Fig. P2.1a is formed by repeating a single molecule by the unit-cell translations shown, and that Fig. P2.1b follows from it by the addition of a single twofold operation acting at any parallelogram corner. Furthermore, for Fig. P2.1b state in words: (a) The locations of all twofold symmetry operators belonging to a single parallelogram unit. (b) How many of these twofold operators are unique to a single parallelogram unit? Two nets are described by the unit cells (1) a ¼ b, g ¼ 90 and (2) a ¼ b, g ¼ 120 . In each case: (a) What is the symmetry at each net point? (b) To which two-dimensional system does the net belong? (c) What are the results of centering the unit cell? ˚ , b ¼ 7.000 A ˚ , c ¼ 8.000 A ˚ , and A monoclinic F unit cell has the dimensions a ¼ 6.000 A  b ¼ 110.0 . Show that an equivalent monoclinic C unit cell, with an obtuse b angle, can represent the same lattice, and calculate its dimensions. What is the ratio of the volume of the C cell to that of the F cell? Carry out the following exercises with drawings of a tetragonal P unit cell: (a) Center the B faces. Comment on the result. (b) Center the A and B faces. Comment on the result. (c) Center all faces. What conclusions can you draw now? Calculate the length of ½31 2 for both unit cells in Problem 2.3. The relationships a 6C b 6C c, a 6C b 6C 90 or 120 , and g ¼ 90 may be said to define a diclinic system. Is this an eighth system? Give reasons for your answer. (a) Draw a diagram to show the symmetry elements and general equivalent positions in c2mm, origin on 2mm. Write the coordinates and point symmetry of the general and special positions, in their correct sets, and give the conditions limiting X-ray reflections in this plane group. (b) Draw a diagram of the symmetry elements in plane group p2mg, origin on 2; take care not to put the twofold point at the intersection of m and g. Why? On the diagram, insert each of the motifs P, V, and Z in turn, each letter drawn in its most symmetrical manner, using the minimum number of motifs consistent with the space-group symmetry. (a) Continue the study of space group P21/c, Sect. 2.7.5. Write the coordinates of the general and special positions, in their correct sets. Give the limiting conditions for all sets of positions, and write the plane-group symbols for the three principal projections. Draw a diagram of the space group as seen along the b axis. (b) Biphenyl, , crystallizes in space group P21/c with two molecules per unit cell. What can be deduced about both the positions of the molecules in the unit cell and the molecular conformation? The benzene rings in the molecule may be assumed to be planar. Write the coordinates of the vectors between all pairs of general equivalent positions in P21/c with respect to the origin, and note that they are of two types. What is the “weight,” or multiplicity, of each vector set? Remember that  12 and þ 12 in a coordinate are crystallographically equivalent, because we can always add or subtract 1 from a fractional coordinate without altering its crystallographic implication. The orientation of the symmetry elements in the orthorhombic space group Pban may be written as follows9: 1 at 0; 0; 0 (choice of origin) 9 b - glide k ðp; y; zÞ > > = a - glide k ðx; q; zÞ ðfrom the space - group symbolÞ > > ; n - glide k ðx; y; rÞ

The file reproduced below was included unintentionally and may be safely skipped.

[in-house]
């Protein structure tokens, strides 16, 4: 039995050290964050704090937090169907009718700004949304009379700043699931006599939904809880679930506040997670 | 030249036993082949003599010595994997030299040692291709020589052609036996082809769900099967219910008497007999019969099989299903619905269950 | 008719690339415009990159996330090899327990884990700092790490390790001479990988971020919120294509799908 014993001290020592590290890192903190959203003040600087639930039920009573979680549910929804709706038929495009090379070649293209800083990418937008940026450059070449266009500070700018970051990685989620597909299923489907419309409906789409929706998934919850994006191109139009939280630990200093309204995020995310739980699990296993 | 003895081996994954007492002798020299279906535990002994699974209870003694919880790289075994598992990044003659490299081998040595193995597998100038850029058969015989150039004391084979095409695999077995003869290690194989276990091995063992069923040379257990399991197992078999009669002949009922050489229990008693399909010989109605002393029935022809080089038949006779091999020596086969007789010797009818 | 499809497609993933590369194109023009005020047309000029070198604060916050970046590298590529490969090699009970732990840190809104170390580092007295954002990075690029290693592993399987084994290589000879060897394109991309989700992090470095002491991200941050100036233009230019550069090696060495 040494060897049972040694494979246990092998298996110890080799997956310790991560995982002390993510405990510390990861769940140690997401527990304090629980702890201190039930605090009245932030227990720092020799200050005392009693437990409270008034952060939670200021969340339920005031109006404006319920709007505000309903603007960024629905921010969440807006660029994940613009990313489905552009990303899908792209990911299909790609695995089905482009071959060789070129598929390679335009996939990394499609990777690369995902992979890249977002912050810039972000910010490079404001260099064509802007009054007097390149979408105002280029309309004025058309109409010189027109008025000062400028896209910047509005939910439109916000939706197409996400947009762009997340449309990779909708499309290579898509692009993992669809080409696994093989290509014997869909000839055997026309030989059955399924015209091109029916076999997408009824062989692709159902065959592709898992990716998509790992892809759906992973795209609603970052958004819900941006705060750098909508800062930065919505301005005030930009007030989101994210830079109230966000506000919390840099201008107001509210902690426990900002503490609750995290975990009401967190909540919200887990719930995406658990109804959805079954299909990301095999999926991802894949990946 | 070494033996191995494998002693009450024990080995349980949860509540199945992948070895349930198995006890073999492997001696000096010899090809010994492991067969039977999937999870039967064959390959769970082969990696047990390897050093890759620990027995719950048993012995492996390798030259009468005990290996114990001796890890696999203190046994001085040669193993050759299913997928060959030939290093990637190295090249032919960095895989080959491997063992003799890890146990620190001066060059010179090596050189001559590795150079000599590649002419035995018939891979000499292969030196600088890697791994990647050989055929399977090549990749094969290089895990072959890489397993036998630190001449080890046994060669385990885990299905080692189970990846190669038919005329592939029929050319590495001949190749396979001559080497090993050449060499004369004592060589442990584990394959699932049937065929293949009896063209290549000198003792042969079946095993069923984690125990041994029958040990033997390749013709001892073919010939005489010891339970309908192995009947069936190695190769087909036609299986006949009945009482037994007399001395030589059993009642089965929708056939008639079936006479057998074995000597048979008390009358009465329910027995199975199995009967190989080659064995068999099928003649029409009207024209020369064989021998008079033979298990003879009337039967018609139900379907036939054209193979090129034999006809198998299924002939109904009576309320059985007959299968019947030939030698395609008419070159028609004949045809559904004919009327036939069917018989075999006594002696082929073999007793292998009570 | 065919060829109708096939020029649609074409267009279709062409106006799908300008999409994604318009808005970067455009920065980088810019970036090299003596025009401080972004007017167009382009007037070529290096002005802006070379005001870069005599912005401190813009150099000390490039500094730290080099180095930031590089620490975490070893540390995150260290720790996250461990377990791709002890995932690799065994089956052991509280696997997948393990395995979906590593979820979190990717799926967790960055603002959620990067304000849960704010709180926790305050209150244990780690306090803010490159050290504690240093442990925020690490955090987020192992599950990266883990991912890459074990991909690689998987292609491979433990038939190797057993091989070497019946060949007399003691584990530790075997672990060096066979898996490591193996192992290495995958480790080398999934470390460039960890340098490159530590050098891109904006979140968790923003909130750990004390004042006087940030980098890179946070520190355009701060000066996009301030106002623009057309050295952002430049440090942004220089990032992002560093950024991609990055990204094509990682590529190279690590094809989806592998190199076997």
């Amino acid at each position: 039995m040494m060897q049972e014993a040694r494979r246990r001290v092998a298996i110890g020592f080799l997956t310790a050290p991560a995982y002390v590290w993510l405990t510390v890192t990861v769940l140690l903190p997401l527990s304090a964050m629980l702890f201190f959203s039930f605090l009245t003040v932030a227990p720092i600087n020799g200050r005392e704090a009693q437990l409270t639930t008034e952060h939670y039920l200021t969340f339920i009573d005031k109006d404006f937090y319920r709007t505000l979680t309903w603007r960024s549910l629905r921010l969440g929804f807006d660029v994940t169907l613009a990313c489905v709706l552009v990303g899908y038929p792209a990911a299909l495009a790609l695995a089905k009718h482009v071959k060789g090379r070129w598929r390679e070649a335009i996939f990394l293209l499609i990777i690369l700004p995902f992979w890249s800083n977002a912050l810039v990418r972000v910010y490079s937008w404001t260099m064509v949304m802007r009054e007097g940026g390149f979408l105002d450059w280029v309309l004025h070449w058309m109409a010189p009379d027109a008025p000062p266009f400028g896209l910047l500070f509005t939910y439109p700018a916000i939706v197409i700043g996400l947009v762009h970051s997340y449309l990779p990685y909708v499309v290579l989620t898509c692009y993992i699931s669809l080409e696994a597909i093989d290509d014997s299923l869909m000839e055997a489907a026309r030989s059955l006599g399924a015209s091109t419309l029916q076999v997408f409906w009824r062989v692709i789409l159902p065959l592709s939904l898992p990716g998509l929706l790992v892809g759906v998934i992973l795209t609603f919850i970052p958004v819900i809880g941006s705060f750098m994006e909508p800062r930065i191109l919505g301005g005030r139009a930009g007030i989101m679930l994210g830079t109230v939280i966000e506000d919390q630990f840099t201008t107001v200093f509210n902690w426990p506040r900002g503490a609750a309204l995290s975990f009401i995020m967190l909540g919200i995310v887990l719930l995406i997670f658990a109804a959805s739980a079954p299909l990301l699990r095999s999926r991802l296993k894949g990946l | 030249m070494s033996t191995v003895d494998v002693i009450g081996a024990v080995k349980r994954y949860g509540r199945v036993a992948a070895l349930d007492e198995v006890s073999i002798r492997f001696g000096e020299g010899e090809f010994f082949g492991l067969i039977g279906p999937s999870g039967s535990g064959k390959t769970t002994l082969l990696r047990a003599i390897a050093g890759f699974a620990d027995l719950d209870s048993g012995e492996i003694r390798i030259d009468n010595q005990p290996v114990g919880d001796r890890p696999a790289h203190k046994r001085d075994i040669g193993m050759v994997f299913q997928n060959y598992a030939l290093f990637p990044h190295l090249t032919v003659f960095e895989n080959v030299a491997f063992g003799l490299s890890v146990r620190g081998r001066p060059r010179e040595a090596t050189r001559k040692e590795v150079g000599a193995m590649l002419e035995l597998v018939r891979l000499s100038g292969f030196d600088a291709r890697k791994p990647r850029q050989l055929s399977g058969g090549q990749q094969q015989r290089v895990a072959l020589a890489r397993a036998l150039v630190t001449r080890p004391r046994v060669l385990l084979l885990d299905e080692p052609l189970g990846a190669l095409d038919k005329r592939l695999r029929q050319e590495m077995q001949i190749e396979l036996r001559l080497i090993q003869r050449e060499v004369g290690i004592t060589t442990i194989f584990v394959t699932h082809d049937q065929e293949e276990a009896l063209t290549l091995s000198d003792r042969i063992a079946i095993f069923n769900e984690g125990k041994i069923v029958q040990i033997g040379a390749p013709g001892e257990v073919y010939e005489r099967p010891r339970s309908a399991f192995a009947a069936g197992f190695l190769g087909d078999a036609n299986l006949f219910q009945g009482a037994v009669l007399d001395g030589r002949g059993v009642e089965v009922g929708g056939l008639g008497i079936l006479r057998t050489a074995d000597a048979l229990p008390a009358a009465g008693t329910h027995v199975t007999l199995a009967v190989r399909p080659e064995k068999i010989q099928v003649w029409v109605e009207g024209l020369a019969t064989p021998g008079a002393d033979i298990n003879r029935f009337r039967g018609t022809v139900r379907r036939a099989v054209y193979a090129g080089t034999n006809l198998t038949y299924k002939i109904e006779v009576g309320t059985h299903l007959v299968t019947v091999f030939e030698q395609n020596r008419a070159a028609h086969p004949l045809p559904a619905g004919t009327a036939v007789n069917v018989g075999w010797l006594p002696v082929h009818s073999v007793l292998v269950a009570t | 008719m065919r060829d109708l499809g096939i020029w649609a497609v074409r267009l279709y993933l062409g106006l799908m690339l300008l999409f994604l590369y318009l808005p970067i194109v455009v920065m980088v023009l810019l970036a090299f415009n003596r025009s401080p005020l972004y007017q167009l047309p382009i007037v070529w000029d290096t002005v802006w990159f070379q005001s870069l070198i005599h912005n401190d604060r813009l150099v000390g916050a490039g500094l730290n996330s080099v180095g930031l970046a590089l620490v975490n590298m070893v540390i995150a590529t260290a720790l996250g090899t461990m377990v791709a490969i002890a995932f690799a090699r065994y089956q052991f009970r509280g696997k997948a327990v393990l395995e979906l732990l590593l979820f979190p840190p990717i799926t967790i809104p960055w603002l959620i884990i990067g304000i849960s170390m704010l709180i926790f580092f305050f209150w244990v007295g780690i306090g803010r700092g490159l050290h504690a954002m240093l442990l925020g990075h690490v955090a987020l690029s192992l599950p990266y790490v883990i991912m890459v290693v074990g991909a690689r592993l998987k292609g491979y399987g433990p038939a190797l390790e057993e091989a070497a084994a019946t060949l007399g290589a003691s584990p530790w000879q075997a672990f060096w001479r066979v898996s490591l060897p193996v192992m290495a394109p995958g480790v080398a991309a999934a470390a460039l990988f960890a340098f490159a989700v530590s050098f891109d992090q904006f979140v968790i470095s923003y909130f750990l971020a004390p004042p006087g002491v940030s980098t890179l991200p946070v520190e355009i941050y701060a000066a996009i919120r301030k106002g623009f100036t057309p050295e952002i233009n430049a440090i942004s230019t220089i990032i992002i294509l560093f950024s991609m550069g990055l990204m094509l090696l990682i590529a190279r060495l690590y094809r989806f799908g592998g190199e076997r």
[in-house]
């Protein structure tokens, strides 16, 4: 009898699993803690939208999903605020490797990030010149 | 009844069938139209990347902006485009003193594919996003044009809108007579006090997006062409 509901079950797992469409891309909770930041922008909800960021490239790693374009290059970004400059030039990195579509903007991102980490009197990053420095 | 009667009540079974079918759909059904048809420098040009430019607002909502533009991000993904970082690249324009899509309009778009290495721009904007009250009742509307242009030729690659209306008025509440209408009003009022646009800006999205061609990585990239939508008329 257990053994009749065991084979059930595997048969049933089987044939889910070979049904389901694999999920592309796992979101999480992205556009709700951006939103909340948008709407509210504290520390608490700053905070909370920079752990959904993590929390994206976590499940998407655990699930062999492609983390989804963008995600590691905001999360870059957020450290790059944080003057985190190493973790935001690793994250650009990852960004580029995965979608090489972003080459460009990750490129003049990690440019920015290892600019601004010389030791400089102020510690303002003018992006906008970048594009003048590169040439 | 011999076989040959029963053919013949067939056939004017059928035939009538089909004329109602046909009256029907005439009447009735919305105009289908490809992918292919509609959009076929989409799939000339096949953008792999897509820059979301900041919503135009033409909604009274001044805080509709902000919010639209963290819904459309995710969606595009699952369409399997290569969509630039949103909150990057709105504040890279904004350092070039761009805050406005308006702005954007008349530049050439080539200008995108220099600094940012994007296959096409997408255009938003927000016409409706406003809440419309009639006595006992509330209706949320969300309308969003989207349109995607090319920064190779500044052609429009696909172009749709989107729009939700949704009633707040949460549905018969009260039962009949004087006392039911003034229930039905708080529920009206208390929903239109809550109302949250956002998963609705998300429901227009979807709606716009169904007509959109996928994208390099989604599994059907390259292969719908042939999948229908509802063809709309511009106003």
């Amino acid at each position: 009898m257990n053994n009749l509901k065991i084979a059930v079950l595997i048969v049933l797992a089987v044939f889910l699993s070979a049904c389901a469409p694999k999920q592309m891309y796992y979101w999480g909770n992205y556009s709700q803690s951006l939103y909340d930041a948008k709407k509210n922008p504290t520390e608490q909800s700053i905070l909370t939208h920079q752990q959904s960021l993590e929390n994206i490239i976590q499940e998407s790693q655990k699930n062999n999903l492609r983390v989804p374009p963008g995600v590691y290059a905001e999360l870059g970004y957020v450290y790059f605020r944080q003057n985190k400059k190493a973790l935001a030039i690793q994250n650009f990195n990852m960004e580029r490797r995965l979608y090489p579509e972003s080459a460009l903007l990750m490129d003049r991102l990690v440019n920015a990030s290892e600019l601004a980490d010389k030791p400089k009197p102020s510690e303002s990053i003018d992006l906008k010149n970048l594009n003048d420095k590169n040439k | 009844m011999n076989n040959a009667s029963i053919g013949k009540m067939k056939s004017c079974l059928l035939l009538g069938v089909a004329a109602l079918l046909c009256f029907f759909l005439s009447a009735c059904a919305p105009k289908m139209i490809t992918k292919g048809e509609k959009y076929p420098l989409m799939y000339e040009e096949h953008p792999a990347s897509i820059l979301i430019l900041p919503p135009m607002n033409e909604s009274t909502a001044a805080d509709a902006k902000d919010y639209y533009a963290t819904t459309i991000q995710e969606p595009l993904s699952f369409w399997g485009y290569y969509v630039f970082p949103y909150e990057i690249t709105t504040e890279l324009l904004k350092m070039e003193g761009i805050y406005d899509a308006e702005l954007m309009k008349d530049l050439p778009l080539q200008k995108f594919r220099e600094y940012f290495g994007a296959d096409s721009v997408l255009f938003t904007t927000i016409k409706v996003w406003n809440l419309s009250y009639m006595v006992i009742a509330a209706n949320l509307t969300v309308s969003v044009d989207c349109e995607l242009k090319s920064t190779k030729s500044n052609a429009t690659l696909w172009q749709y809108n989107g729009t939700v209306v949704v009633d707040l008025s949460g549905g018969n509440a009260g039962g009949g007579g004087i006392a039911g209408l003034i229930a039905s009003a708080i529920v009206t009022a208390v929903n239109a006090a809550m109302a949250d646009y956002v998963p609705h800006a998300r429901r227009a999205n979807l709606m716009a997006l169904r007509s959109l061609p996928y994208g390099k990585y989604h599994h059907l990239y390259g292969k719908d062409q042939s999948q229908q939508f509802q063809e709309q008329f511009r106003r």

9 In general, the symbol ǁ in this context indicates the plane (or line) specified; for example, the b-glide plane will be the plane (p, y, z).